The prediction accuracy of cavitation by CFD is still not so high even in a simplest flow field around a single hydrofoil especially in transient condition at higher angle of attack, which is common problem in both commercial software and in-house solvers. In the transient condition, unsteady cavitation occurs, in which sheet cavity breaks off and cloud cavity sheds downstream periodically. At that time, the sheet cavity length tends to be underestimated in usual CFD. In the present study, modification for the phase change model is suggested, which is based on an idea of apparent phase equilibrium on gas-liquid interface with unsteady and disturbed flow. At first, a preliminary experiment has been done for evaporation on two gas- liquid interfaces with and without flow, the result contributes the evidence of the idea of apparent phase equilibrium with flow. In the result, the pressure around gas-liquid interface with flow was higher than that without flow on the occasion of evaporation, it means flow accelerates evaporation. I treat the gap of the pressure as a gap of phase equilibrium pressure macroscopically. Then, numerical simulation of cavitating flow around a hydrofoil is performed with a modification of phase change model in the transient condition at higher angle of attack which is most difficult to predict by the present solvers. In the modification, the gap of the pressure with and without flow is taken into account according to a value of a local variation of velocity in the cavitating flow filed. The formulation is similar to the PDF model for phase change model in cavitation by Singhal. The numerical results by the present modification are compared among few pressure variation components which are assumed to accelerate the evaporation in transient cavitation.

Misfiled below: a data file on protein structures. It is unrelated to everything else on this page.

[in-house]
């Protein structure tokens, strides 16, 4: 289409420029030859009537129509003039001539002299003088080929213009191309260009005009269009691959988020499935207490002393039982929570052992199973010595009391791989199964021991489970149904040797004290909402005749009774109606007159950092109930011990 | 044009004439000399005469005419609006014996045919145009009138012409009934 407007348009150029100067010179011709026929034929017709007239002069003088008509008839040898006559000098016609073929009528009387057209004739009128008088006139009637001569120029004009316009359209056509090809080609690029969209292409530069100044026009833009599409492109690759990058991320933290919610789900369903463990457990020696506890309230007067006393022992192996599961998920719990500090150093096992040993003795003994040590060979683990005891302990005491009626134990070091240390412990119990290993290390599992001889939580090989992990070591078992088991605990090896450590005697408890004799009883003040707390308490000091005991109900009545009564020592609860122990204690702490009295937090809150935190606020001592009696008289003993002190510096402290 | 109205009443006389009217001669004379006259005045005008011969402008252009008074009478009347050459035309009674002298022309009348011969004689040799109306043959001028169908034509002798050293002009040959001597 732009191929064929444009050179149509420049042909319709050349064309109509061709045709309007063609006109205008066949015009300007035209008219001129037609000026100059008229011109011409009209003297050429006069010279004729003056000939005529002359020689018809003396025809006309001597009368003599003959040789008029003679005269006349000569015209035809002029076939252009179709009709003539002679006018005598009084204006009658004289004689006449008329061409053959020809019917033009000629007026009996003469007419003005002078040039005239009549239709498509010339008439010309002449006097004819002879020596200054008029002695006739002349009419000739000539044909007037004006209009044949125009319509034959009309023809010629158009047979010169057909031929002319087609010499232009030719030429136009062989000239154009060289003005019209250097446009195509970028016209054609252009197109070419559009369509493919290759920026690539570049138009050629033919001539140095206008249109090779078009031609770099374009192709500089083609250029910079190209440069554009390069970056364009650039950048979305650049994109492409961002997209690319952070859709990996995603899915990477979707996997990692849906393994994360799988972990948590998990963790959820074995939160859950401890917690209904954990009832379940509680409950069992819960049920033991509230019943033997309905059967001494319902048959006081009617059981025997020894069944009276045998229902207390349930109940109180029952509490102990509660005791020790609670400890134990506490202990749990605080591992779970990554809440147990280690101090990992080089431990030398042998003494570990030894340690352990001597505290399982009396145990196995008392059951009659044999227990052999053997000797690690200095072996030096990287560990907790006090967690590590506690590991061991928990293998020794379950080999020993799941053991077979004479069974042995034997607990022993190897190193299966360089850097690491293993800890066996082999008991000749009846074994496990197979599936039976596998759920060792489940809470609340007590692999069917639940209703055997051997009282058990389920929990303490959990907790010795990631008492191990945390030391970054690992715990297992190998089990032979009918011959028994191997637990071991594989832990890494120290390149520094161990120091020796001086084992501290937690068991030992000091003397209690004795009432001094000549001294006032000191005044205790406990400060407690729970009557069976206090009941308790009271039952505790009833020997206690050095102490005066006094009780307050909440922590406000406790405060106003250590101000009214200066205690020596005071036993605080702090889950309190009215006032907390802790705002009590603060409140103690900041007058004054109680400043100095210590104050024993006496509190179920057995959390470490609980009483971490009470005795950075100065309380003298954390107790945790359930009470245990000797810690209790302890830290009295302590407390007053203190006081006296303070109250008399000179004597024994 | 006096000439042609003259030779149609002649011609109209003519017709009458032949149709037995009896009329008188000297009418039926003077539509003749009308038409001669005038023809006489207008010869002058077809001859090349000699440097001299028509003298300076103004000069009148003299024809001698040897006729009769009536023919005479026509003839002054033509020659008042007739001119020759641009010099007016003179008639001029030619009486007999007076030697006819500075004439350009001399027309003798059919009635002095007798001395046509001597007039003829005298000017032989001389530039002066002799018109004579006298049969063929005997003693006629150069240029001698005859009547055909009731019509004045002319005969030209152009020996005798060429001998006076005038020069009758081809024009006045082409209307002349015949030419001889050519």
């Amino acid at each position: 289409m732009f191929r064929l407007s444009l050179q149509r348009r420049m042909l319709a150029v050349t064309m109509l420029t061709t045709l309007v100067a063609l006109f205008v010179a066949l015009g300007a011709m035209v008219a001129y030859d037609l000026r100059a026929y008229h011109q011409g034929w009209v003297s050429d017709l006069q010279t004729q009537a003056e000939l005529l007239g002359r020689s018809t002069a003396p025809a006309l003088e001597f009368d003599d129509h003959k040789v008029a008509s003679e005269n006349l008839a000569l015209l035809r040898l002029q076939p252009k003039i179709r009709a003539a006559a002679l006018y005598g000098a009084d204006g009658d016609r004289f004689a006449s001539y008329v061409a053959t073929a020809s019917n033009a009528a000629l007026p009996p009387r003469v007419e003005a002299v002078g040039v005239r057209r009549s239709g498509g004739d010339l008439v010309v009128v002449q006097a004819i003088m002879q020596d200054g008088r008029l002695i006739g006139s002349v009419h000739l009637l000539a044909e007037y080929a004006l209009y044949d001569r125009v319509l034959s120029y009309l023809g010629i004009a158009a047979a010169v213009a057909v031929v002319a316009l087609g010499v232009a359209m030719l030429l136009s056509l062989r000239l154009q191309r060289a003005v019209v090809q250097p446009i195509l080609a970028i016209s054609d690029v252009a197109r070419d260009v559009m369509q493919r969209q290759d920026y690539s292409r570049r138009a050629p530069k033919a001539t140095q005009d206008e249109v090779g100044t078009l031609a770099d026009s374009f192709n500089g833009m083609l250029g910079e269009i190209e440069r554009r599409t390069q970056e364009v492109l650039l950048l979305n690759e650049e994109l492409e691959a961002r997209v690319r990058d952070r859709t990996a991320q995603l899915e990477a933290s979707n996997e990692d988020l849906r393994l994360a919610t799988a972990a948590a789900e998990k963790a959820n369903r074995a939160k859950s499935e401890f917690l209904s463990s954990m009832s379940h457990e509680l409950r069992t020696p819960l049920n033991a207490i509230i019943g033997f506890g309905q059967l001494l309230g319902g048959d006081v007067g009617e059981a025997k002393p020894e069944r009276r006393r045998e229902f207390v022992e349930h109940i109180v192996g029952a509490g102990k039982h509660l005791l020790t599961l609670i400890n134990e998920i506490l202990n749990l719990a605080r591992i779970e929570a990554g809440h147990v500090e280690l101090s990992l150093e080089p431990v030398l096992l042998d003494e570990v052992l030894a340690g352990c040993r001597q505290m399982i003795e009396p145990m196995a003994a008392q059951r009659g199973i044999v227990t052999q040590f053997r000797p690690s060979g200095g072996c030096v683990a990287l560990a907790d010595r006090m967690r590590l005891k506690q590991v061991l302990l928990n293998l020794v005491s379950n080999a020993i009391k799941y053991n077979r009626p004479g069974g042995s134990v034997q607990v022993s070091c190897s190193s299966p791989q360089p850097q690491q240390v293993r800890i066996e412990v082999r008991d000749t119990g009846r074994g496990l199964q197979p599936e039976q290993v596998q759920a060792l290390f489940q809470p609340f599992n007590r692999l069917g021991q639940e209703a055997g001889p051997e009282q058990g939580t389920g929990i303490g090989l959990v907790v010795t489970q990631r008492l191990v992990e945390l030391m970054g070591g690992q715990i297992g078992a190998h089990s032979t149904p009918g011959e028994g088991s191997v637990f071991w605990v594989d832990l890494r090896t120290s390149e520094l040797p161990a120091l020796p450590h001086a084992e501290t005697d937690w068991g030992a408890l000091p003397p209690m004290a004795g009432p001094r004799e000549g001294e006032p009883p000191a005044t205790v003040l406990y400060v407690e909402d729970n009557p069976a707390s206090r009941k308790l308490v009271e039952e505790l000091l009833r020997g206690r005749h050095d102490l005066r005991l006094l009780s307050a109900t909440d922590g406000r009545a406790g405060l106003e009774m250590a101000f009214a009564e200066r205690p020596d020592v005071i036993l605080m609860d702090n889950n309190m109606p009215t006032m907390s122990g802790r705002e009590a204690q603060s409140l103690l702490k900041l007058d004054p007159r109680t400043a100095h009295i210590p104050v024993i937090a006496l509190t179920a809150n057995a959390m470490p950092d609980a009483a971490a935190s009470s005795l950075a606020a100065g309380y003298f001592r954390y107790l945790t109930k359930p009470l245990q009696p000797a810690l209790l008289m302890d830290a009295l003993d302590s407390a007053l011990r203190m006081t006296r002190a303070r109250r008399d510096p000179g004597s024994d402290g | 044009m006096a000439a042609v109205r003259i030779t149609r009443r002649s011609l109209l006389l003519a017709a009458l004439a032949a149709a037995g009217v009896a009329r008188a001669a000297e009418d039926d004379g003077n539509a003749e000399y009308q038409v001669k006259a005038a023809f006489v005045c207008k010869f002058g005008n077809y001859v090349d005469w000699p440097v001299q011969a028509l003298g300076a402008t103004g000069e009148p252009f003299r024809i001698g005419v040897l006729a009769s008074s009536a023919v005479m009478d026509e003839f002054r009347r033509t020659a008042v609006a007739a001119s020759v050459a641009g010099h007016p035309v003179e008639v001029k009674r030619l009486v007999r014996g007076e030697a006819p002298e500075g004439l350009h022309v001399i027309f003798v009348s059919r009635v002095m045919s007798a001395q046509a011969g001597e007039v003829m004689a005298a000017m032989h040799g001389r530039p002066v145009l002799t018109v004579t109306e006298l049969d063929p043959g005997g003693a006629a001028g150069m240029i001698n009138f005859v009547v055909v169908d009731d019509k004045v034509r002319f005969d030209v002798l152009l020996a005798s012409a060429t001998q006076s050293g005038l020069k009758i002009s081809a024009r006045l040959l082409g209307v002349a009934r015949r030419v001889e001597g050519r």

|Journal||IOP Conference Series: Earth and Environmental Science|
|Publication status||Published - 2014 Jan 1|
|Event||27th IAHR Symposium on Hydraulic Machinery and Systems, IAHR 2014 - Montreal, Canada|
Duration: 2014 Sep 22 → 2014 Sep 26
ASJC Scopus subject areas
- Environmental Science(all)
- Earth and Planetary Sciences(all)